The SEC, in its administrative order, also made clear that this problem was not limited to representatives selling shares in the funds. "The fund manager was involved in virtually all fund-related communications with the financial advisers and investors," the agency said, noting that the fund manager and its staff were responsible for drafting and reviewing offering materials for the funds, crafting sales pitches to investors, training sales personnel, drafting quarterly investor reports, and disclosing interim performance.

"Throughout the fund offerings and fund operations, the fund manager and the fund manager’s staff at [one of the funds] met with prospective investors and responded directly to inquiries from the financial advisers concerning the funds without sufficient oversight governing these oral communications," it charged.

Finally, one of the funds failed to implement a system that would have provided a check on the fund manager’s authority or that would "ensure that the fund manager’s communications with investors and financial advisers … were accurate and not misleading."

"The takeaway for investment advisers here is to ensure that oral statements made by employees must be accurate and consistent with written representations to investors," said Morgan. "A firm’s efforts and expenses to make accurate disclosures in written form should not be undermined by contrary oral representations by individual employees."

Doing so, however, requires having the right tools in place. "For most advisers, it isn’t practical to actually put a compliance person in the room, but policies and procedures—and training—are key to having good controls," said Mayer Brown attorney Adam Kanter.

"Another lesson," he said, "is that advisers can’t ignore developments involving their funds when they are marketing those funds. You can’t pretend everything is business as usual, particularly in the face of specific questions from investors, when the reality isn’t quite that rosy."

Failure to disclose

The SEC also alleged that, in addition to misrepresenting the funds’ risk levels, the two Citigroup affiliates failed to disclose internal risk warnings, specifically:

  • An internal rating system at one of the advisers listing the funds as having "significant risk to principal."
  • Performance back-testing on a hypothetical portfolio for one of the funds showed that an investment in the fund carried a "far greater risk than that described to investors."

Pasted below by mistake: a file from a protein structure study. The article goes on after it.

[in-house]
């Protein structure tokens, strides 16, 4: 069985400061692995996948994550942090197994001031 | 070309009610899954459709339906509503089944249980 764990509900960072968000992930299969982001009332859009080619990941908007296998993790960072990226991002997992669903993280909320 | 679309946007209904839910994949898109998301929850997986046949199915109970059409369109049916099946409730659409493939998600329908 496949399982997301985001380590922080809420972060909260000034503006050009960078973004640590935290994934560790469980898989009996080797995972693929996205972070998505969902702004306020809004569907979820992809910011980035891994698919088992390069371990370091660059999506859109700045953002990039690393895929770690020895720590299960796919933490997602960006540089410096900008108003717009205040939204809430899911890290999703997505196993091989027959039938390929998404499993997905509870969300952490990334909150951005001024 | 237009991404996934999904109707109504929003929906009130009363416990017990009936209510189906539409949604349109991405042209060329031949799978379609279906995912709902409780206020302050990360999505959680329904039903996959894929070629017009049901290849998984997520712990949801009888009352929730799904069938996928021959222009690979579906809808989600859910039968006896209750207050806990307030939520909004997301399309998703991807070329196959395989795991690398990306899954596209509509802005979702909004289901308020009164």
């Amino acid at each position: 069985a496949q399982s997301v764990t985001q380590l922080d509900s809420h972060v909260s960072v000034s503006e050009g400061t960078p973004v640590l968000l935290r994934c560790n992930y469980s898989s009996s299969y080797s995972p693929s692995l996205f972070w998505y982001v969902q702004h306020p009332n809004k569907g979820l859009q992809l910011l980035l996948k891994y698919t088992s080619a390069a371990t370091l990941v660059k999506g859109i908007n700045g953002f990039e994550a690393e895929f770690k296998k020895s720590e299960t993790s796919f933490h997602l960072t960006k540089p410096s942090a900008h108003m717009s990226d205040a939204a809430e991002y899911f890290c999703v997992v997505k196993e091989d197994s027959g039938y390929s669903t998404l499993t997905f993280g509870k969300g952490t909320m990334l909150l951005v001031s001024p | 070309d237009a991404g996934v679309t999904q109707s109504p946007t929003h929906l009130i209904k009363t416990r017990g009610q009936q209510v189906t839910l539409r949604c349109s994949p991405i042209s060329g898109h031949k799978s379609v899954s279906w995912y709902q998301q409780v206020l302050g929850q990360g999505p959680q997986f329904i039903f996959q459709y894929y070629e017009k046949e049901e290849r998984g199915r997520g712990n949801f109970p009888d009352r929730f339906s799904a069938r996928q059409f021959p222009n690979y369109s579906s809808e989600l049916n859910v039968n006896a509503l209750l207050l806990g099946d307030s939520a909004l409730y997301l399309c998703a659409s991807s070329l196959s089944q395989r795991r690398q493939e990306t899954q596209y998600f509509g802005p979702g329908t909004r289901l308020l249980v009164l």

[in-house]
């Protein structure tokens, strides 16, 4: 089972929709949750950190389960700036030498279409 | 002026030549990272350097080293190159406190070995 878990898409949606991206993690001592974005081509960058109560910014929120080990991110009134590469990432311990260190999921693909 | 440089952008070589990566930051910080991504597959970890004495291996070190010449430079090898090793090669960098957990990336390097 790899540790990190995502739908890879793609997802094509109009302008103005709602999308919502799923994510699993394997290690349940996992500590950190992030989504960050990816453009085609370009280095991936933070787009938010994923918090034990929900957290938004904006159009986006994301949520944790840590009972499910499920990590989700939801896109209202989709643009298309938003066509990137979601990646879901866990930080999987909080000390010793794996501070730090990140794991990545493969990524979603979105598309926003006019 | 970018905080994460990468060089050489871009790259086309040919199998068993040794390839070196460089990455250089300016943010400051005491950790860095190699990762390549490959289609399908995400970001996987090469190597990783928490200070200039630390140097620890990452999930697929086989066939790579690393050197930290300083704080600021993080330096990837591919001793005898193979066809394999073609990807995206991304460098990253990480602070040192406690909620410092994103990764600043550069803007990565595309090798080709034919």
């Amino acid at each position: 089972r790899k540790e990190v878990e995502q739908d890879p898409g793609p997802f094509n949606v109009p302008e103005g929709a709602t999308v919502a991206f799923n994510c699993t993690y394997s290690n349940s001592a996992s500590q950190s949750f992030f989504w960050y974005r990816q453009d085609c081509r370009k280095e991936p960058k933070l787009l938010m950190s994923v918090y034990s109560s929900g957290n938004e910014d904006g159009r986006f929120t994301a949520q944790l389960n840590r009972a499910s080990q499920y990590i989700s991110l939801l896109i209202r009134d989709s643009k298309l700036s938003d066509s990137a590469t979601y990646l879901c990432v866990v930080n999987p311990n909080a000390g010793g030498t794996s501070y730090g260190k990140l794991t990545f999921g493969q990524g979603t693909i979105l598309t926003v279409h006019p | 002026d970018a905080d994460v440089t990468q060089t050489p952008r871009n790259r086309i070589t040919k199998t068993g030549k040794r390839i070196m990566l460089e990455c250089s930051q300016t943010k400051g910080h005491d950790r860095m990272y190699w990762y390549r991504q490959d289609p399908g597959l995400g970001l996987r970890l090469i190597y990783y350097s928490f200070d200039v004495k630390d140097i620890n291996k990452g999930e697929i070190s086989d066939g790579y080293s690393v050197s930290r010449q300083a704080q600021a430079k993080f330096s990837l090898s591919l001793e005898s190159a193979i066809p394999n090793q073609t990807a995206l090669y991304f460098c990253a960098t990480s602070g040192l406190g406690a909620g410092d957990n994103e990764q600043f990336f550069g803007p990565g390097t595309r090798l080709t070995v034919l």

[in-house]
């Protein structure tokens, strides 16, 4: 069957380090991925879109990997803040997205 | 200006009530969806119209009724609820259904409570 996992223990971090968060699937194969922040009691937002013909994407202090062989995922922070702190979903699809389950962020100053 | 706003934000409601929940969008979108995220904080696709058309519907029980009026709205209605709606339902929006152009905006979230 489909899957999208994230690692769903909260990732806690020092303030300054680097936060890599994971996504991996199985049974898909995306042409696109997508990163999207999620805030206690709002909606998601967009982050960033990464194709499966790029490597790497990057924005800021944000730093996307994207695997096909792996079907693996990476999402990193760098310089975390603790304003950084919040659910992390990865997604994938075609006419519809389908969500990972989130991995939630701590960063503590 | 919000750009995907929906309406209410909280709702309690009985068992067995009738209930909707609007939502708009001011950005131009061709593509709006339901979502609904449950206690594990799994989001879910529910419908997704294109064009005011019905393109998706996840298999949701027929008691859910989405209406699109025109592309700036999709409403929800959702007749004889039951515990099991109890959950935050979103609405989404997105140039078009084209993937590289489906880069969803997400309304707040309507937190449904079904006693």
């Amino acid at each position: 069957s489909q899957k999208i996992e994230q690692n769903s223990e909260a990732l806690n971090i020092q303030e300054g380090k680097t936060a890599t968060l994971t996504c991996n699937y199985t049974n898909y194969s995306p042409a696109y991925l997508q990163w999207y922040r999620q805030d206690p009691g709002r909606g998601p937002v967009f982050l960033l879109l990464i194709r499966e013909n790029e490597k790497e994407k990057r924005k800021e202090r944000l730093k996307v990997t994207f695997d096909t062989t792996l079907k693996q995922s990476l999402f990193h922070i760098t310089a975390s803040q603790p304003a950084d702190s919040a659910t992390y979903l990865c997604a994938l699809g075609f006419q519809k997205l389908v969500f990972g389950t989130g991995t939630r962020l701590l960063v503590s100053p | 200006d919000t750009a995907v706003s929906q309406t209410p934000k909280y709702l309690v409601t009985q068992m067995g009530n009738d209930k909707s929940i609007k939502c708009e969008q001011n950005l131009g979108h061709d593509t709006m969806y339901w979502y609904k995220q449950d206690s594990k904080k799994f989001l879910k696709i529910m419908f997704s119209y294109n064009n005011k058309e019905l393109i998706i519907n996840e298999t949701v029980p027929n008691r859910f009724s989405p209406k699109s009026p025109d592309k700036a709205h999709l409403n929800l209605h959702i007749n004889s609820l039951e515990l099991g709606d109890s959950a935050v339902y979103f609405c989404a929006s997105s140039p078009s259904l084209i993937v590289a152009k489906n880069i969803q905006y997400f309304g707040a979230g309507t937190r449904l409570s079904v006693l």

• Liquidity issues at one of the funds, including the sale of $2 billion in fund assets to meet margin calls, or the fund manager’s request for a $200 million loan from either the CAI or the Citigroup parent company.

In addition, CAI allegedly orally misrepresented the condition of one fund in late 2007 and early 2008 and the fund’s ability to survive a declining market. "The fund manager continued to tell investors that the biggest risk to the fund was the adoption of a flat income tax by the federal government. The fund manager reassured investors just weeks before the fund collapsed that the risk of loss was minimal," the agency said.

Policies and procedures

CAI did not have policies and procedures in place that would have prevented the misrepresentations made to investors, the SEC said. "The fund manager had virtually complete control of the information disseminated to investors without sufficient review to ensure that those communications were accurate. CAI employed its own sales personnel, or wholesalers, who were educated on funds by the fund manager, which "drafted sales pitches for the wholesalers that were not subject to review or approval by anyone outside of the fund manager’s staff, including anyone in the compliance group. Those sales pitches and talking points misrepresented the risks of the funds."

Violations and penalties

While neither Citigroup affiliate admitted or denied guilt as part of the settlement, both were alleged by the SEC to have willfully violated Sections 17(a)(2) and 17(a)(3) of the Securities Act, which prohibits fraud. In addition, CAI was charged with having violated Section 206(4) of the Advisers Act and its Rule 206(4)-7, the Compliance Program Rule, which requires, among other things, that advisers adopt and implement written compliance policies and procedures; and Rule 206(4)-8, which prohibits advisers of pooled investment vehicles from making untrue statements of material fact to investors.

Interestingly, no civil money penalty was charged to either Citigroup affiliate. No reason was given for this omission. The law firm representing the fund chose not to comment on the matter.